The outspoken Emmy award winning financial advisor, author, and TV show host Suze Orman has become a highly recognized personal financial expert for millions. She has been a brazen media personality that people watch on her CNBC program “The Suze Orman Show.” She is a frequent writer for Oprah Winfrey’s magazine “O,” and will have her own show on the Oprah Winfrey Network (OWN) in 2011 called “Money Class. She is frequently listed on the New York Times Bestsellers List for her books—most recently entitled “Suze Orman’s 2010 Action Plan: New Rules for New Times.” In 2008 she was on Time magazine’s top 100 list of the most influential people, and was a recipient that same year of the National Equality Award, and Amelia Earhart Award, for financial empowerment of women. While often satirized on Saturday Night Live, she is a frequent media darling on news and talk show programs. In 2009 the University of Illinois presented her an honorary doctoral degree.
Much of what we understand of her early career focuses on her experience as a waitress in Berkley California, where she moved after dropping out from the University of Illinois (and being roommates with John Belushi). As a waitress she raised $50,000 to start her own restaurant, which her stockbroker at Merrill Lynch then lost by making bad financial deals. After this experience, Orman entered a training program as an account executive at Merrill Lynch—and was hired by the firm. Once at Merrill Lynch, she discovered that the stockbroker that lost her $50,000 did so by committing an illegal financial act. She sued and won the money back from Merrill Lynch, which she repaid back to her former investors.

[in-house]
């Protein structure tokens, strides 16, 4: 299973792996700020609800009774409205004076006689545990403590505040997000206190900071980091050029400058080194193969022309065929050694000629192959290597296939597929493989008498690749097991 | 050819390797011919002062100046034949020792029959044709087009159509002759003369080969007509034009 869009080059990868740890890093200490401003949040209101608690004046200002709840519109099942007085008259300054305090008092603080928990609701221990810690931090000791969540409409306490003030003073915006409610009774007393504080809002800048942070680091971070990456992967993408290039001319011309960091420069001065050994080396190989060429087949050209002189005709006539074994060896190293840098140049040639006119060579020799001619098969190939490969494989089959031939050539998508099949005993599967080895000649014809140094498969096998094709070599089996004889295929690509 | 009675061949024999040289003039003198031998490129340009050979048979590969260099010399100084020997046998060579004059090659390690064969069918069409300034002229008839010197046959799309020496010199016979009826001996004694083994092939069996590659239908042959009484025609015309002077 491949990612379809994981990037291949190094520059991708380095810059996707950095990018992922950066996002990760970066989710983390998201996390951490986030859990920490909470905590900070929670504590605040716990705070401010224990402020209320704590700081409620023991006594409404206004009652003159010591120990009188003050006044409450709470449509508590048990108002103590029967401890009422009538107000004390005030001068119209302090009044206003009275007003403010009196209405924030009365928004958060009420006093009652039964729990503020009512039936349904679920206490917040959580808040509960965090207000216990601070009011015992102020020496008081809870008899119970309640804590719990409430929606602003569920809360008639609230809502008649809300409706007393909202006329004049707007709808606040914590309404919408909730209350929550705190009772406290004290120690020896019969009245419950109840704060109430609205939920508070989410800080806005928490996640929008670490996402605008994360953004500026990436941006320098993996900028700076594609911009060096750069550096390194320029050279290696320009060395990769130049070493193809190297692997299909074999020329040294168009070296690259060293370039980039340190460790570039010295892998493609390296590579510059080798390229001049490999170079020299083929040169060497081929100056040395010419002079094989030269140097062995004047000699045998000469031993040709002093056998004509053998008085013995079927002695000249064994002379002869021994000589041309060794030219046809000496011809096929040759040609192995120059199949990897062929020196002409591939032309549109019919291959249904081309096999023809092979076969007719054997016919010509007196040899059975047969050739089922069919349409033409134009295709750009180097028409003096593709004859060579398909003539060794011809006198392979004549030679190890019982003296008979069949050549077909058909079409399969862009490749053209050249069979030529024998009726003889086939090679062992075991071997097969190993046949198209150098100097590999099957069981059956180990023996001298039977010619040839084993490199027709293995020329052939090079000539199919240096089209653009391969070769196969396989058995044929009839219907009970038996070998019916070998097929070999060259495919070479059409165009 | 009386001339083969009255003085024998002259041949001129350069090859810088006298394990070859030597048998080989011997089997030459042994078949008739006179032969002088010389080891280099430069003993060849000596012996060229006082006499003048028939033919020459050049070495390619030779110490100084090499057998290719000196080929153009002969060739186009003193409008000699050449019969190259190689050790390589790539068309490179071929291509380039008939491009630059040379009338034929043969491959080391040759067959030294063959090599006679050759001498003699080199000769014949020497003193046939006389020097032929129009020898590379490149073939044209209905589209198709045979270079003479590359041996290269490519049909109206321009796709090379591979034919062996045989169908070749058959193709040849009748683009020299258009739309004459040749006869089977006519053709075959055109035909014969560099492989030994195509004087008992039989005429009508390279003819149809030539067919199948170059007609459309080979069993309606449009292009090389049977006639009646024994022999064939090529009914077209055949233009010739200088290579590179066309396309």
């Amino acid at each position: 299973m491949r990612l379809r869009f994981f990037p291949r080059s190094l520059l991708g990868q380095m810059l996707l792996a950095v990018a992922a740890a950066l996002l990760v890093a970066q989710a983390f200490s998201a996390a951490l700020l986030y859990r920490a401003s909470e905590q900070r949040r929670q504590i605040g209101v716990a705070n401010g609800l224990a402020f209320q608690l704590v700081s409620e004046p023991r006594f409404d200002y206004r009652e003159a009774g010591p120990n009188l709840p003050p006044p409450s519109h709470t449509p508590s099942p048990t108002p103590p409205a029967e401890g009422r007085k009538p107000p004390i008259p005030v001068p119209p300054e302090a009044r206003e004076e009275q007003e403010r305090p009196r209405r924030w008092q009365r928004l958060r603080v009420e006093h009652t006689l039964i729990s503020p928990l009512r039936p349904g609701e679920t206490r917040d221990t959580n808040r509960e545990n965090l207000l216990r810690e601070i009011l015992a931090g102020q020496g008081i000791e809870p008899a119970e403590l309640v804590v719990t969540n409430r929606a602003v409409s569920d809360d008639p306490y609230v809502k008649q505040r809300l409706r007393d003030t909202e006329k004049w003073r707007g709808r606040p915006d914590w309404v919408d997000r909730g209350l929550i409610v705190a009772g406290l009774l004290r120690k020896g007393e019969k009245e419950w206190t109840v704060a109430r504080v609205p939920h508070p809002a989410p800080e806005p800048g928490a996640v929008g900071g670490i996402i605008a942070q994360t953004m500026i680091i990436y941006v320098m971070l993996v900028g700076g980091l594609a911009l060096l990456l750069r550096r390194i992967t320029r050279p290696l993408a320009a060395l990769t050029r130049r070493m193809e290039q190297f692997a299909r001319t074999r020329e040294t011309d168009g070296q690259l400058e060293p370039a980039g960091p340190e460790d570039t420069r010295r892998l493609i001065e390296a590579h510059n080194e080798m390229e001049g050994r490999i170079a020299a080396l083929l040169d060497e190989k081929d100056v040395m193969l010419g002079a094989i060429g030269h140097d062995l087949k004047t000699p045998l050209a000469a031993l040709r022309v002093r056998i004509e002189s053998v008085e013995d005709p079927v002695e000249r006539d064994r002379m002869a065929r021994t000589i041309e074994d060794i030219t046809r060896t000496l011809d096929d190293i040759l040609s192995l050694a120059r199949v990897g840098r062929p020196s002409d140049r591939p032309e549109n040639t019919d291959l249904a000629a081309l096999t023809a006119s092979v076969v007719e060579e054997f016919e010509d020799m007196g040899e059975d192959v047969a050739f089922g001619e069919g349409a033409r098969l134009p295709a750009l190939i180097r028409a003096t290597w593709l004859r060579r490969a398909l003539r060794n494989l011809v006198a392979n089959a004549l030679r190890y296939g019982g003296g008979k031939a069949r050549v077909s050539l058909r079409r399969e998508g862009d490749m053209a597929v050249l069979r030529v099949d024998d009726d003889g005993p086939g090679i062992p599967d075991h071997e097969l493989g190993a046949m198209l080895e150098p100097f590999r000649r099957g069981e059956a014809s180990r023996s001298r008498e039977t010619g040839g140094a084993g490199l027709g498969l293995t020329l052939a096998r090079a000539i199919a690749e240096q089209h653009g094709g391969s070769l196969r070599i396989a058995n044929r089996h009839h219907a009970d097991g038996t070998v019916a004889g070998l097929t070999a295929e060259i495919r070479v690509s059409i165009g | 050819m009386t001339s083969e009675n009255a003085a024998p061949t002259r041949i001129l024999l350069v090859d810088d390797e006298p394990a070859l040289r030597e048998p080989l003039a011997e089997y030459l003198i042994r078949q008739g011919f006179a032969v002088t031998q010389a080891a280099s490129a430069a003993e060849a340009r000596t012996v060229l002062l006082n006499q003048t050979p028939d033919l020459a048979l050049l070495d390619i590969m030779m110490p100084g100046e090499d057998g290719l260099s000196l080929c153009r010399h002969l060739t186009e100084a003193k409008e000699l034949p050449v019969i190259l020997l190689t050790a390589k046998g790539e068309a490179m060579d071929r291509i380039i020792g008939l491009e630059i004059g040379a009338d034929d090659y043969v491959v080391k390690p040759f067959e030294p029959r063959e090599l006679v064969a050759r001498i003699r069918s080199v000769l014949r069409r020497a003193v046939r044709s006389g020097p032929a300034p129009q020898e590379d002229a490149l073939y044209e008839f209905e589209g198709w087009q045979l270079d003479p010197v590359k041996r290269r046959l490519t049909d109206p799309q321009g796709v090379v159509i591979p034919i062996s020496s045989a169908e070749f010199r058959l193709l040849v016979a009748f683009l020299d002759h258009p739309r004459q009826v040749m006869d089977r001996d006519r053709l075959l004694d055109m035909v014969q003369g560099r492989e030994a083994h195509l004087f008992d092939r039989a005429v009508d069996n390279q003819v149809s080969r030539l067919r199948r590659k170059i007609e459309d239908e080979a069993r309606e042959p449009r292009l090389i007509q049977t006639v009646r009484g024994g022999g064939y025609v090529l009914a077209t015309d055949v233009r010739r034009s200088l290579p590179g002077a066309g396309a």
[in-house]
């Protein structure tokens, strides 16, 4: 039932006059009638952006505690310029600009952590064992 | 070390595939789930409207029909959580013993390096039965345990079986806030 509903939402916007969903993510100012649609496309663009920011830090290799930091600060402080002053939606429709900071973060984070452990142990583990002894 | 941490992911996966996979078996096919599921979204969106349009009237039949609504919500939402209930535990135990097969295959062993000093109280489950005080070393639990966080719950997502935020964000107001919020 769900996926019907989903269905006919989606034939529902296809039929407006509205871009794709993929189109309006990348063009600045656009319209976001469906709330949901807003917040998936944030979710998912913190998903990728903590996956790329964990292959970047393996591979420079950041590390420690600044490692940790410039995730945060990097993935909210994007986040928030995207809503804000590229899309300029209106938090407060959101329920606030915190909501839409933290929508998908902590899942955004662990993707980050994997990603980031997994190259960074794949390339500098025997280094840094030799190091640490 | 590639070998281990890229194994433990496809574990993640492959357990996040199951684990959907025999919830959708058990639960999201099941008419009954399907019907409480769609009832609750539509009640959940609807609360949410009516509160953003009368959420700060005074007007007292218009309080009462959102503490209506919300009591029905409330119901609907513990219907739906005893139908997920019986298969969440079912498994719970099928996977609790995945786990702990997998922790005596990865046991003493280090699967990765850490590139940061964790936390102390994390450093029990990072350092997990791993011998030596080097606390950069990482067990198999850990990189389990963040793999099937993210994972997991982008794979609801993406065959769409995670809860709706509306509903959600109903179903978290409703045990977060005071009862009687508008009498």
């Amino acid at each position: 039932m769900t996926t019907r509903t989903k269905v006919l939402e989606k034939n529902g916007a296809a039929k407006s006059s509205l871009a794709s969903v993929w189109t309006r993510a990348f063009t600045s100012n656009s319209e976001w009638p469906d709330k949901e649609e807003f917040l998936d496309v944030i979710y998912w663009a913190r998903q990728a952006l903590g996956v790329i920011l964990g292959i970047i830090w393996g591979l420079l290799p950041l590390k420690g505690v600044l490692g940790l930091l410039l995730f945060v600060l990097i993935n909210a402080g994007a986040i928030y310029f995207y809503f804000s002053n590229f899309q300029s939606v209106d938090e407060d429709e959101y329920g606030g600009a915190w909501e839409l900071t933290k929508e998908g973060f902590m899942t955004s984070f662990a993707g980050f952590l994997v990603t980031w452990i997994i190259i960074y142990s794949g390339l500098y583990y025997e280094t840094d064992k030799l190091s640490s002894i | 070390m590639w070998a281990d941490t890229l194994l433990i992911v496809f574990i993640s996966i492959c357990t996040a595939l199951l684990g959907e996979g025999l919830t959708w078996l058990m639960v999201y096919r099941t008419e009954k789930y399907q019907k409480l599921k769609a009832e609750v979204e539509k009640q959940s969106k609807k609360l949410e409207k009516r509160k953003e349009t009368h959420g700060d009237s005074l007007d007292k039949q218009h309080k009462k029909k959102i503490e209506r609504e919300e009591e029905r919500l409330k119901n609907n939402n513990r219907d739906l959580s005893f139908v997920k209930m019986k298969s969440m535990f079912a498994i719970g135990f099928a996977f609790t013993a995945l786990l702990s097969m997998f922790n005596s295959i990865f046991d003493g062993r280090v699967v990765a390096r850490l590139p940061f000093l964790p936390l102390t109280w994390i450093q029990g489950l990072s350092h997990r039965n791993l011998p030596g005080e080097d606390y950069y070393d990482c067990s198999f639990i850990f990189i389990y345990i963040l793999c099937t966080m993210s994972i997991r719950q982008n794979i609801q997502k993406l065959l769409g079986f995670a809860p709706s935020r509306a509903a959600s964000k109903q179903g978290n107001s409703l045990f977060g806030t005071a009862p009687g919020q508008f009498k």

Based on this story, it is easy to see where her pragmatic, straightforward financial advice and persona originated. Part financial advisor and part motivational speaker, Orman helps others take control and accountability for their investment decisions. While coming off as both contentious and supportive, she emphasizes taking responsibility for your own financial issues. Much of her advice hinges on how you alone are responsible for your finances. As such, her practical advice advocates things like having 8 months worth of savings readily available before you begin investing or committing to a large purchase. She is a believer of increasing your income and savings by seeking out investments with lower fees and costs by using discount brokers, getting rid of unnecessary debt, and cutting unnecessary spending.
For Orman, this advice boils down to empowering and “saving” you from painful debt and stress—which is all too evident during the recent recession. In fact, her last few books specifically examine getting through and setting an action plan for the post-recession period. Orman’s focus on saving, cutting unnecessary fees and costs, and general financial literacy is what has made her such a respected and followed financial guru. While a bit eccentric, her honest approach that there are no free lunches in life, reaches and resonates with millions who depend on her practical and direct advice.